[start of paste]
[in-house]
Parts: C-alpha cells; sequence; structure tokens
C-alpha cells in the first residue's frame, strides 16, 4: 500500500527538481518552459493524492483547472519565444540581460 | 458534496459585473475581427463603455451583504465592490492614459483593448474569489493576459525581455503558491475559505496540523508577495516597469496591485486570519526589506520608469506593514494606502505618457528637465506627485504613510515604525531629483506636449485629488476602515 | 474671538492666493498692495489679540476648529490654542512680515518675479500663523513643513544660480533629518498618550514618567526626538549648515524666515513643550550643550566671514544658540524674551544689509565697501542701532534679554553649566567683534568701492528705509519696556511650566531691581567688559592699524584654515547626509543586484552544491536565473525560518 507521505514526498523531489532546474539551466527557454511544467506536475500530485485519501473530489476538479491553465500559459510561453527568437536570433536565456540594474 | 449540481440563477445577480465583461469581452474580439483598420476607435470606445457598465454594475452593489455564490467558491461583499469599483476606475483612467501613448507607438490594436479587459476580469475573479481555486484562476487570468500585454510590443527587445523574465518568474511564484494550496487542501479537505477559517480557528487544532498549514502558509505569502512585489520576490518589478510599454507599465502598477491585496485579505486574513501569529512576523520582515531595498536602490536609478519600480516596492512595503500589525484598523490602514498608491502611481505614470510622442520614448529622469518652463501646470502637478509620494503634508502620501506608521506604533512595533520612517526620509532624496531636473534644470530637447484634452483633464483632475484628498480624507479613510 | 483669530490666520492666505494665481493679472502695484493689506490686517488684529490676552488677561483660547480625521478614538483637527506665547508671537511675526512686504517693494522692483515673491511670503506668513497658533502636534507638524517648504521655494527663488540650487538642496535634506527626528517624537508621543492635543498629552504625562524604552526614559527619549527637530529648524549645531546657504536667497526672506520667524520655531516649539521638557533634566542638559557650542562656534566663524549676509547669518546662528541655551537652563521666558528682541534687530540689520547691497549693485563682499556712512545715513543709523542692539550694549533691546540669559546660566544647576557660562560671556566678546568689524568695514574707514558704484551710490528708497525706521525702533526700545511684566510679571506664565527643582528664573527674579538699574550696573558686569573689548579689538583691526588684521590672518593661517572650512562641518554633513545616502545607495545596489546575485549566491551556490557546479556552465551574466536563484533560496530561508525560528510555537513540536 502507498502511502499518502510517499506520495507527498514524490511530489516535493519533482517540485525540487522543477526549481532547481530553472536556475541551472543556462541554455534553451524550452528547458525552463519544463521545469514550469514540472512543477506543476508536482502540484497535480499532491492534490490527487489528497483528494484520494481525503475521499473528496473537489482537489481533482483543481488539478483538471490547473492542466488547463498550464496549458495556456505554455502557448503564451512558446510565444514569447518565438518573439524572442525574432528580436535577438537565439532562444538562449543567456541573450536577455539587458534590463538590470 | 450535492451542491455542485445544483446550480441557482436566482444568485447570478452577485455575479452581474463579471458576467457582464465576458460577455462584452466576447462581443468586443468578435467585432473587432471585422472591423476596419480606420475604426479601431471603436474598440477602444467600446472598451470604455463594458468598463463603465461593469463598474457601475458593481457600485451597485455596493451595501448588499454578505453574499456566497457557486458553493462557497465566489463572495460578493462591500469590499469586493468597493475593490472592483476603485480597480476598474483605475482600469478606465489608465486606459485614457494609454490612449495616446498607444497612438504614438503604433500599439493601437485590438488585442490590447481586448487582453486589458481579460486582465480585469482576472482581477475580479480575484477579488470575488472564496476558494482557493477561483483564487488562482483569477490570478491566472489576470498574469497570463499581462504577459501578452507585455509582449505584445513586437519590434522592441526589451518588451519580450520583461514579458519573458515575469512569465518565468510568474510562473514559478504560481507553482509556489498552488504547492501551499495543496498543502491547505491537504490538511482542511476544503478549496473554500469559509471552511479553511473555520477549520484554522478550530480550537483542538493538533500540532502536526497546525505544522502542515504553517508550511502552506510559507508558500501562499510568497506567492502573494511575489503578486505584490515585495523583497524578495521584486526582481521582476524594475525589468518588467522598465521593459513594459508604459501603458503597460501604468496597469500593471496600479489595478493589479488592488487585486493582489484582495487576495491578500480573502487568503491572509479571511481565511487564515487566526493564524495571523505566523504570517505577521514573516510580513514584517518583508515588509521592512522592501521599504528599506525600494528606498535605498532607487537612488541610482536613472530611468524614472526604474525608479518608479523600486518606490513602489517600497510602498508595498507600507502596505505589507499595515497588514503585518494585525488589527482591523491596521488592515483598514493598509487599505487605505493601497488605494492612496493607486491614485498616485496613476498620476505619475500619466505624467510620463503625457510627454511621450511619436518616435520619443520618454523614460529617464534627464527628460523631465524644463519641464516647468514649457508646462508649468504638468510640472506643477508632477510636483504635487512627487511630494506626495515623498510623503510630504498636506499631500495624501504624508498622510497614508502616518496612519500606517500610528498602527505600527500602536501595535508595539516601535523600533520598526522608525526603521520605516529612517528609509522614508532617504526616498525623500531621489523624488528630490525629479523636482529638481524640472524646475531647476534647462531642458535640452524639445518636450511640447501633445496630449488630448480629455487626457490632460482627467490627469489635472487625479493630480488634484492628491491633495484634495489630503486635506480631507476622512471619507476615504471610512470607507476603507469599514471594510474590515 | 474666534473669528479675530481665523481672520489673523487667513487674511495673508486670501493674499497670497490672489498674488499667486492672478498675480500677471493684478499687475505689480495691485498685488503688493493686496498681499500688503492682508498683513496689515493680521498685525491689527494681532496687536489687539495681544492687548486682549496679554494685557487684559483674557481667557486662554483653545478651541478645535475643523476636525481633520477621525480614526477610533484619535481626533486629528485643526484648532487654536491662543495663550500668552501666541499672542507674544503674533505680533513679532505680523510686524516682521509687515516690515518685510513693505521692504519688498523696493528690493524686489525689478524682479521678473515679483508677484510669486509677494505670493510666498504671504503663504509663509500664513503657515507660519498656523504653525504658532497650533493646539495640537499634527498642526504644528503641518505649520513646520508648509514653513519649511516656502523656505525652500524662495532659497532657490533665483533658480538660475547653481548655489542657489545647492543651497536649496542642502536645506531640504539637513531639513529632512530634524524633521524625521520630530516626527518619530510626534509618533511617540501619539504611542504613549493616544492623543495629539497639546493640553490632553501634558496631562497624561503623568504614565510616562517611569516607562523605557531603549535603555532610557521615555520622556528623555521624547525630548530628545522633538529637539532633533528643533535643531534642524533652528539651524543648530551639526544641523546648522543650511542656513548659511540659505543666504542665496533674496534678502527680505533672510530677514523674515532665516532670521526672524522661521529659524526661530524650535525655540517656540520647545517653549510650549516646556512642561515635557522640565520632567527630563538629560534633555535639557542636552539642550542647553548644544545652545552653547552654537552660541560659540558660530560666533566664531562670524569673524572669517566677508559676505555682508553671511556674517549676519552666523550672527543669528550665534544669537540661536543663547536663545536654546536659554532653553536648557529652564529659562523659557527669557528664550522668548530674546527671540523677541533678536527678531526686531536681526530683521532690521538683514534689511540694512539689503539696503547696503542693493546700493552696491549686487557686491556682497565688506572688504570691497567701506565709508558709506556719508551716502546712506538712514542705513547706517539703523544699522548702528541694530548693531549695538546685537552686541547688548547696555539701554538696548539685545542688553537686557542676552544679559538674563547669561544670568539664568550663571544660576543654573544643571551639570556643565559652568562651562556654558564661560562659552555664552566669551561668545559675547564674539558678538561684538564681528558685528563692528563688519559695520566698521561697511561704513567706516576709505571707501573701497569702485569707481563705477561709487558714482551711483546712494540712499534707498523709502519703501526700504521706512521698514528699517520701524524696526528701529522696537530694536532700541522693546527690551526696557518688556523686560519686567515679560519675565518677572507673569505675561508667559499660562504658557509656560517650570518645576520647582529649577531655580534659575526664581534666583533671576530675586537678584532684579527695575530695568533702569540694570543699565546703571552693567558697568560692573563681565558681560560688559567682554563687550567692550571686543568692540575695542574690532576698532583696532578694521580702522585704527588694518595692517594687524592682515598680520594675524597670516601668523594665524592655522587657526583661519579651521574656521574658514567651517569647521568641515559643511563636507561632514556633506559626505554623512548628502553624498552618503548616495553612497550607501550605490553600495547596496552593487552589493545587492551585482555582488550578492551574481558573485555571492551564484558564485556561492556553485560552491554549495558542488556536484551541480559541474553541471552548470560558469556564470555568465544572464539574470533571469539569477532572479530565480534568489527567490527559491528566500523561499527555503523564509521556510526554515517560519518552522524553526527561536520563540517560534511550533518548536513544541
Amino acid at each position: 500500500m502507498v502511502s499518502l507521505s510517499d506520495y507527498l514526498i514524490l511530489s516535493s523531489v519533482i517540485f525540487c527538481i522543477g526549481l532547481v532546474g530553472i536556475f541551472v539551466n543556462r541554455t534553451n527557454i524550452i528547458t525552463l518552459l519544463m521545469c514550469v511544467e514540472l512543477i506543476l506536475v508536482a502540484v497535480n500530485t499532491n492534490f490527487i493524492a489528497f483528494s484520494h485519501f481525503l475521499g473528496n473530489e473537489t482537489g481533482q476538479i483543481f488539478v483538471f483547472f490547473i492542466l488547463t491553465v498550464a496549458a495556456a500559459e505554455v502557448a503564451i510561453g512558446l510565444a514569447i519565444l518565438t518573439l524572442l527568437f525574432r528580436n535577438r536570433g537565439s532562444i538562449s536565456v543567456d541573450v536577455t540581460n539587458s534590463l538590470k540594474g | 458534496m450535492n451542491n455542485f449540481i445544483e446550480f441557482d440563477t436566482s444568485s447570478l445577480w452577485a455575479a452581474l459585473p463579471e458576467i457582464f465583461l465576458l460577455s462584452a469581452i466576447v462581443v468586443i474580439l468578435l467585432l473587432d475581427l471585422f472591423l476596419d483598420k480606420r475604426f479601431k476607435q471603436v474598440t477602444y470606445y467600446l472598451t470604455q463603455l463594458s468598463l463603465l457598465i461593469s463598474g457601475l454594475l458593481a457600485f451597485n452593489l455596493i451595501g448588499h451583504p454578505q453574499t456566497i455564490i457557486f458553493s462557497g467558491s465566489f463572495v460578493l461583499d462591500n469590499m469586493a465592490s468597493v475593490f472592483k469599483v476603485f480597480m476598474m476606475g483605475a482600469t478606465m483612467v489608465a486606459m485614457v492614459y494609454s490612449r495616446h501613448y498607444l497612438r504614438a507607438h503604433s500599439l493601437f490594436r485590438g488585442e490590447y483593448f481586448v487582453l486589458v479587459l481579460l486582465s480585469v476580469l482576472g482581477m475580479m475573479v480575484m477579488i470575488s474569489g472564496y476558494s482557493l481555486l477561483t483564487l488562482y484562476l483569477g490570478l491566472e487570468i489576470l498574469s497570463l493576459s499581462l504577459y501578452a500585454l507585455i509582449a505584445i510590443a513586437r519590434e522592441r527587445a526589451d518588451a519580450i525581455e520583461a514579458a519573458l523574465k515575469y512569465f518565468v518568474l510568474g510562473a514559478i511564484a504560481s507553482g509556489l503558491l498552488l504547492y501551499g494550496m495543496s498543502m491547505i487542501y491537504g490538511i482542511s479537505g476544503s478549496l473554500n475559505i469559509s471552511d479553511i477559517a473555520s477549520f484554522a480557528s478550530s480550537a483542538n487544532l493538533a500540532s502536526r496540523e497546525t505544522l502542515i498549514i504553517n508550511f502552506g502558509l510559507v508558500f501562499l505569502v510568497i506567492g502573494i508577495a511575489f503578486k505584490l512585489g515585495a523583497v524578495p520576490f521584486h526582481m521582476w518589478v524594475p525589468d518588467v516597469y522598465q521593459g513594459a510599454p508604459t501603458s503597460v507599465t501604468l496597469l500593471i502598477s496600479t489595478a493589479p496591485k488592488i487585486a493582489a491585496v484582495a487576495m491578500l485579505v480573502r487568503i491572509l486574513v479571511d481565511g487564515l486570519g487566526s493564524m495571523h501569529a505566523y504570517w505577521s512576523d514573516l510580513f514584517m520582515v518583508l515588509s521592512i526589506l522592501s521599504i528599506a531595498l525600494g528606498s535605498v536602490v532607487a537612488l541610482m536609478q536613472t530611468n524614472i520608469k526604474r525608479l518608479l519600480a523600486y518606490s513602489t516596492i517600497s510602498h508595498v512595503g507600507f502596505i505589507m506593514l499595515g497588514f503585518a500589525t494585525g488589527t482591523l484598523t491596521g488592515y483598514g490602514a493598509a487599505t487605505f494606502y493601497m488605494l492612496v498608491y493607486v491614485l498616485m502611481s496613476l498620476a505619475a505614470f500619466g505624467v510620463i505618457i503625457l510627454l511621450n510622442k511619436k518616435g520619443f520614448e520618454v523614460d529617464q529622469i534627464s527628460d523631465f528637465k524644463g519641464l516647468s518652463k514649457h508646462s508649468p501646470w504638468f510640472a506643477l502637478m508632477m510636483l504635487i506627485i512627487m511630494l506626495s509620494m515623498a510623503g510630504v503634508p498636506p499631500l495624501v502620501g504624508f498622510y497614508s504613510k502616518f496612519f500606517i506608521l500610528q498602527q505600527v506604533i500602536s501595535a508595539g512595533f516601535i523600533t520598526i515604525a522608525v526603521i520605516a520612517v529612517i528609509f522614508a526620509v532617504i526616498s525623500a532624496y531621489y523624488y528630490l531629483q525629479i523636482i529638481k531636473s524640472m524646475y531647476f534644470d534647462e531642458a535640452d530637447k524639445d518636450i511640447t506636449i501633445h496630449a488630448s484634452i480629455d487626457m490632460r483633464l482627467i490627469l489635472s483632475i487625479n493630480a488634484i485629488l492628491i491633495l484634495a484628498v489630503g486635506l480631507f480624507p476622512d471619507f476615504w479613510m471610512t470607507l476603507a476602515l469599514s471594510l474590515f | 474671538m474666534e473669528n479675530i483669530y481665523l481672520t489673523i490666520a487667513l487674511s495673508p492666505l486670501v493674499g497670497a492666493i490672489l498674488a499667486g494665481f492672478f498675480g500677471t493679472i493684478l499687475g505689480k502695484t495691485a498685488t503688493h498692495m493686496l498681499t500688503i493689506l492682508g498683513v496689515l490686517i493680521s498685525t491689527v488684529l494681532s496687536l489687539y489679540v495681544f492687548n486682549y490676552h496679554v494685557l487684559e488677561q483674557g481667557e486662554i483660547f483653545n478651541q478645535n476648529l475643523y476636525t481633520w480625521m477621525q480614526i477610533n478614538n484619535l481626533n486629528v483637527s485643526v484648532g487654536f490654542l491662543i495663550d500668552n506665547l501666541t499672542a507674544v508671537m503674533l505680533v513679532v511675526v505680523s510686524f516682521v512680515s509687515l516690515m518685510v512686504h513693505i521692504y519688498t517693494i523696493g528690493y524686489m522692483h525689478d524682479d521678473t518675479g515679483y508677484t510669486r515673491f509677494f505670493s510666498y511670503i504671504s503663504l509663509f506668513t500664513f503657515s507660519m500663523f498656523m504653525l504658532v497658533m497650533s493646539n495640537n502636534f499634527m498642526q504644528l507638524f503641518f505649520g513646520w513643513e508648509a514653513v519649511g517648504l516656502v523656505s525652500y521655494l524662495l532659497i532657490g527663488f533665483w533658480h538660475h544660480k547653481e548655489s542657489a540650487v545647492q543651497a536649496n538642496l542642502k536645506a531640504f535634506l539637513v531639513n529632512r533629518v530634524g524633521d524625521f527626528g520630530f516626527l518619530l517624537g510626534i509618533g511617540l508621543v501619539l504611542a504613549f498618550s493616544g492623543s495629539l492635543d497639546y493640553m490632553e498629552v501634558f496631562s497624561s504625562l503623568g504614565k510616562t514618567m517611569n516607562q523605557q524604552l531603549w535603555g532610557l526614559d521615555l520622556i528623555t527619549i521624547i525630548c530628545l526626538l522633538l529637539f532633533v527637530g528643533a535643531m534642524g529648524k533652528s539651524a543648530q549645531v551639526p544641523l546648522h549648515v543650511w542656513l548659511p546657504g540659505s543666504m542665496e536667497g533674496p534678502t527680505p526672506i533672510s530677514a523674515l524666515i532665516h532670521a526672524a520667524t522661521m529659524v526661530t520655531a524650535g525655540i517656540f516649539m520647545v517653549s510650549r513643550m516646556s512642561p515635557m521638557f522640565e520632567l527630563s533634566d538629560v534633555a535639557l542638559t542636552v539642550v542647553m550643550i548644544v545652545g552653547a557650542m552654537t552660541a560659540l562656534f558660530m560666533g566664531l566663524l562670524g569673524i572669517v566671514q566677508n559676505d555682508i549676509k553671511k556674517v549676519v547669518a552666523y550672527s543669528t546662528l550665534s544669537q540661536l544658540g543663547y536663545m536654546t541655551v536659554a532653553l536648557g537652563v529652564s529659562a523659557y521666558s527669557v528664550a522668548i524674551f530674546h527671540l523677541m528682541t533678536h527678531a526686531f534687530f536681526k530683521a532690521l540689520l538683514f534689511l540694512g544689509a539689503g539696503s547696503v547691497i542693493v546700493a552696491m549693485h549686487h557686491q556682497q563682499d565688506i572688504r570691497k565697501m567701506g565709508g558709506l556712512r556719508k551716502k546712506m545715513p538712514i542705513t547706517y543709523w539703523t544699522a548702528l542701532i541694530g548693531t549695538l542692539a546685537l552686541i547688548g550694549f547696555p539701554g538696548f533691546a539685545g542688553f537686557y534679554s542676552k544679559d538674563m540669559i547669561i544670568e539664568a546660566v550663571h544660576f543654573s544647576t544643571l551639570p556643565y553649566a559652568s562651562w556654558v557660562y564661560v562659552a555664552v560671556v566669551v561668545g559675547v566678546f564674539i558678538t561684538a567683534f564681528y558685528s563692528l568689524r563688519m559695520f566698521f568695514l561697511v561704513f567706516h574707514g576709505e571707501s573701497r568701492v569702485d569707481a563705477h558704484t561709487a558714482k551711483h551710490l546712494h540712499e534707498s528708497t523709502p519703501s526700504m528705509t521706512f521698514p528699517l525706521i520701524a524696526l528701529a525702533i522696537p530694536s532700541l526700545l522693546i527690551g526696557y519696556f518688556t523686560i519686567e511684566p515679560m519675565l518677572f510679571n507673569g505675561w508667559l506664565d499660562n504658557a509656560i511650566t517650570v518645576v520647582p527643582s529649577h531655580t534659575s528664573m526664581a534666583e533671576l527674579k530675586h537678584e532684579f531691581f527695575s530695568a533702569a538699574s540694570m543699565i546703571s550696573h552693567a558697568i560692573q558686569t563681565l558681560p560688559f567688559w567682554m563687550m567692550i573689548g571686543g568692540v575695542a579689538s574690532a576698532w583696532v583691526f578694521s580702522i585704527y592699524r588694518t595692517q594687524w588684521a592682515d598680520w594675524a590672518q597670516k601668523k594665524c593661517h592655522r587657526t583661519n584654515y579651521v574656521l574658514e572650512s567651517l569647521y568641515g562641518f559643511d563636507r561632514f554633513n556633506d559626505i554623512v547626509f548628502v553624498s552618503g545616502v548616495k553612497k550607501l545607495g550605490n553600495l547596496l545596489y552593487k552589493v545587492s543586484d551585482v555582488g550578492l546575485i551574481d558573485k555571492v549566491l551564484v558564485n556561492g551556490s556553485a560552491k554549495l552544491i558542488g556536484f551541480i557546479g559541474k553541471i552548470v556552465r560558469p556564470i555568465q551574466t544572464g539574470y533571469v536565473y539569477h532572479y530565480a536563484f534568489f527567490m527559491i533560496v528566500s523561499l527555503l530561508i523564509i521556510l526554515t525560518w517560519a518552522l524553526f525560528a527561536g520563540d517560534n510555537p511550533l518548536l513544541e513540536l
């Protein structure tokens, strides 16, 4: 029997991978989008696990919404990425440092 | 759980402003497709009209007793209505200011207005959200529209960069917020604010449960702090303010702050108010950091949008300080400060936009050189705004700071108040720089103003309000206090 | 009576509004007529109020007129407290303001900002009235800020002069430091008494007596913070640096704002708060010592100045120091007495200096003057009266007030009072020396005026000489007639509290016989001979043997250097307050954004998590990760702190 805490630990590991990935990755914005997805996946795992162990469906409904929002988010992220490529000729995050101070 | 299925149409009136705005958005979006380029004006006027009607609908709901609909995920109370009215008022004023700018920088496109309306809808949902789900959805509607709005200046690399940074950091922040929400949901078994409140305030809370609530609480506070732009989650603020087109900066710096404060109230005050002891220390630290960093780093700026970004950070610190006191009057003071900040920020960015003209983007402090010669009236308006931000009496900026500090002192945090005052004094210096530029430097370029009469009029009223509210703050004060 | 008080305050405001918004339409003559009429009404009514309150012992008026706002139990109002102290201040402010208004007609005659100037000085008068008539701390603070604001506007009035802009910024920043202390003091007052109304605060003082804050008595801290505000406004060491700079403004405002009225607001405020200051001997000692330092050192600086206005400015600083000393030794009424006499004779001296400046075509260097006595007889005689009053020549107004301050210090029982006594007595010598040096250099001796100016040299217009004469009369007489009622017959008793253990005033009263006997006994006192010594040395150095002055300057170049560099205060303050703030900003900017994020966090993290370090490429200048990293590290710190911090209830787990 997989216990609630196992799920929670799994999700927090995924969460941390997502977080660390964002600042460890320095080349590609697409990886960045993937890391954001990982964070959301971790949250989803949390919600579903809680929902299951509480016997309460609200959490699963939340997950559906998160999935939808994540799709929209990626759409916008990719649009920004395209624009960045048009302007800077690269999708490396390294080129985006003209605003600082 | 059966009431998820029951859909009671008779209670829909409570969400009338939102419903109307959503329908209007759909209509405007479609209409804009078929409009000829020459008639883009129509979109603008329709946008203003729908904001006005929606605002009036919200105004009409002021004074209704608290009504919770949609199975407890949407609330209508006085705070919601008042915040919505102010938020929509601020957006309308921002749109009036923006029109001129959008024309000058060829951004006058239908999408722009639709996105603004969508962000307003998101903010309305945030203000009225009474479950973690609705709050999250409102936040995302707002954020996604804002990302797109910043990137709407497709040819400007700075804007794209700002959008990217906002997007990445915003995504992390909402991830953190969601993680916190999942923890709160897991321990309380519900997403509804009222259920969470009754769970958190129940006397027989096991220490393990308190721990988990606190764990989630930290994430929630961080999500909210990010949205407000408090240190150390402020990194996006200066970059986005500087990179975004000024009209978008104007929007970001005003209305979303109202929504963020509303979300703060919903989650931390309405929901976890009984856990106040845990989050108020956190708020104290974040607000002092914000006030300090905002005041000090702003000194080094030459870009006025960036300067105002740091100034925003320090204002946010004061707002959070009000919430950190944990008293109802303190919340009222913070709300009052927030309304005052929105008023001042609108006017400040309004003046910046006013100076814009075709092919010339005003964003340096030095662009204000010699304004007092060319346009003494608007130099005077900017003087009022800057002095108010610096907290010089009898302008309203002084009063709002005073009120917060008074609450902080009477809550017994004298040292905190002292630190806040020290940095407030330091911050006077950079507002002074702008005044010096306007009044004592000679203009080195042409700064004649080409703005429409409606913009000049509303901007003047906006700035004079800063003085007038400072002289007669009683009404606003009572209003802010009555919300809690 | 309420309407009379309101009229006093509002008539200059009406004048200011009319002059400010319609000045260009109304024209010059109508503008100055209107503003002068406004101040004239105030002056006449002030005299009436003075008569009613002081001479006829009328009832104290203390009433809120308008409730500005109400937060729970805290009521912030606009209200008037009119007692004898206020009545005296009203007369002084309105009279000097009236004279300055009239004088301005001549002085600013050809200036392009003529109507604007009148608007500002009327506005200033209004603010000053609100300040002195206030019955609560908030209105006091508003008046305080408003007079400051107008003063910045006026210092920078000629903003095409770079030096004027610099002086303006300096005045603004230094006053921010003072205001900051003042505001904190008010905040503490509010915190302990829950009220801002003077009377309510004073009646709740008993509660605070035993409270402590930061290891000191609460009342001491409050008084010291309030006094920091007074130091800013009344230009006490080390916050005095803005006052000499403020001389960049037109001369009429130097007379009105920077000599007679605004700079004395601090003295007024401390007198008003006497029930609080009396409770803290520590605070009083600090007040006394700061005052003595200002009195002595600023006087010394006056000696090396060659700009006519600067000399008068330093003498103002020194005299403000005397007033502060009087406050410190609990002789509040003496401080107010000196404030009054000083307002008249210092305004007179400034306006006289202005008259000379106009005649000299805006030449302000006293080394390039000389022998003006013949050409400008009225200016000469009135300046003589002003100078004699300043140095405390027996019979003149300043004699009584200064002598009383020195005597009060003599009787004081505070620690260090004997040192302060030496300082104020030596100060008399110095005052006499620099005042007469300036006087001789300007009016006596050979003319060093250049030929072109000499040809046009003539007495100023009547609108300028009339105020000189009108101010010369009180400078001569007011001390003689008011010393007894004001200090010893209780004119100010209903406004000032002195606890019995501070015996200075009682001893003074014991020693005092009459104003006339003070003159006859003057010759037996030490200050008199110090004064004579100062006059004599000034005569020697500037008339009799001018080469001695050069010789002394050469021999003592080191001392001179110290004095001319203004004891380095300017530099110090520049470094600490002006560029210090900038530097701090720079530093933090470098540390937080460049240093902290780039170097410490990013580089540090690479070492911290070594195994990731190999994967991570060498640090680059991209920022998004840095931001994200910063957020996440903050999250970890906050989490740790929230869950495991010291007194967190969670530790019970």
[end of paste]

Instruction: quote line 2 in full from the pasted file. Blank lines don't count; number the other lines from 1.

Parts: C-alpha cells; sequence; structure tokens